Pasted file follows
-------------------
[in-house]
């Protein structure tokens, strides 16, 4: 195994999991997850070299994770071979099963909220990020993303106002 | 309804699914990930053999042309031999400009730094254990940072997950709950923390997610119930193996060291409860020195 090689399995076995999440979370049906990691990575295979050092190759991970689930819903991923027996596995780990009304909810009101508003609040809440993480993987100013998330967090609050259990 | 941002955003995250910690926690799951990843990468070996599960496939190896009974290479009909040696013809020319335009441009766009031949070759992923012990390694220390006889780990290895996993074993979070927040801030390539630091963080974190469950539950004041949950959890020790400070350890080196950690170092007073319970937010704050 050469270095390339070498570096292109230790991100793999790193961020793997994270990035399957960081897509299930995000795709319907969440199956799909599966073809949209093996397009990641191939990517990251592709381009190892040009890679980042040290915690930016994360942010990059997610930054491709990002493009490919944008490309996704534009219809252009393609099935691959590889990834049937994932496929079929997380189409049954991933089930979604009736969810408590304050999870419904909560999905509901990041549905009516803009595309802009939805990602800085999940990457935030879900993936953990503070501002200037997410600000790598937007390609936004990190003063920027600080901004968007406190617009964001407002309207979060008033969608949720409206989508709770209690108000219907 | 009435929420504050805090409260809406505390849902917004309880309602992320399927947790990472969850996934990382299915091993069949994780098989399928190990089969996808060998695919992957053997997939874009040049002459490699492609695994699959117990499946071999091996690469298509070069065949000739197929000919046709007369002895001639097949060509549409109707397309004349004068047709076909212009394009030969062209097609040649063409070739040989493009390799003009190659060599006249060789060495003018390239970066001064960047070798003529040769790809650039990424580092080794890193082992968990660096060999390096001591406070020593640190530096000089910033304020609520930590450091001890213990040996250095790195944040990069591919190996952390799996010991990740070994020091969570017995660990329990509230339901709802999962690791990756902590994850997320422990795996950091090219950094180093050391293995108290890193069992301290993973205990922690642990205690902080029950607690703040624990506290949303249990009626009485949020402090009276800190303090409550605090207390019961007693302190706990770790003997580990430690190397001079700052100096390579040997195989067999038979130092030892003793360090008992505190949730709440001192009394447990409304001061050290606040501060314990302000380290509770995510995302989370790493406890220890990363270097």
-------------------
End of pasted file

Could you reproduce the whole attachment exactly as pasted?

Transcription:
[in-house]
């Protein structure tokens, strides 16, 4: 195994999991997850070299994770071979099963909220990020993303106002 | 309804699914990930053999042309031999400009730094254990940072997950709950923390997610119930193996060291409860020195 090689399995076995999440979370049906990691990575295979050092190759991970689930819903991923027996596995780990009304909810009101508003609040809440993480993987100013998330967090609050259990 | 941002955003995250910690926690799951990843990468070996599960496939190896009974290479009909040696013809020319335009441009766009031949070759992923012990390694220390006889780990290895996993074993979070927040801030390539630091963080974190469950539950004041949950959890020790400070350890080196950690170092007073319970937010704050 050469270095390339070498570096292109230790991100793999790193961020793997994270990035399957960081897509299930995000795709319907969440199956799909599966073809949209093996397009990641191939990517990251592709381009190892040009890679980042040290915690930016994360942010990059997610930054491709990002493009490919944008490309996704534009219809252009393609099935691959590889990834049937994932496929079929997380189409049954991933089930979604009736969810408590304050999870419904909560999905509901990041549905009516803009595309802009939805990602800085999940990457935030879900993936953990503070501002200037997410600000790598937007390609936004990190003063920027600080901004968007406190617009964001407002309207979060008033969608949720409206989508709770209690108000219907 | 009435929420504050805090409260809406505390849902917004309880309602992320399927947790990472969850996934990382299915091993069949994780098989399928190990089969996808060998695919992957053997997939874009040049002459490699492609695994699959117990499946071999091996690469298509070069065949000739197929000919046709007369002895001639097949060509549409109707397309004349004068047709076909212009394009030969062209097609040649063409070739040989493009390799003009190659060599006249060789060495003018390239970066001064960047070798003529040769790809650039990424580092080794890193082992968990660096060999390096001591406070020593640190530096000089910033304020609520930590450091001890213990040996250095790195944040990069591919190996952390799996010991990740070994020091969570017995660990329990509230339901709802999962690791990756902590994850997320422990795996950091090219950094180093050391293995108290890193069992301290993973205990922690642990205690902080029950607690703040624990506290949303249990009626009485949020402090009276800190303090409550605090207390019961007693302190706990770790003997580990430690190397001079700052100096390579040997195989067999038979130092030892003793360090008992505190949730709440001192009394447990409304001061050290606040501060314990302000380290509770995510995302989370790493406890220890990363270097």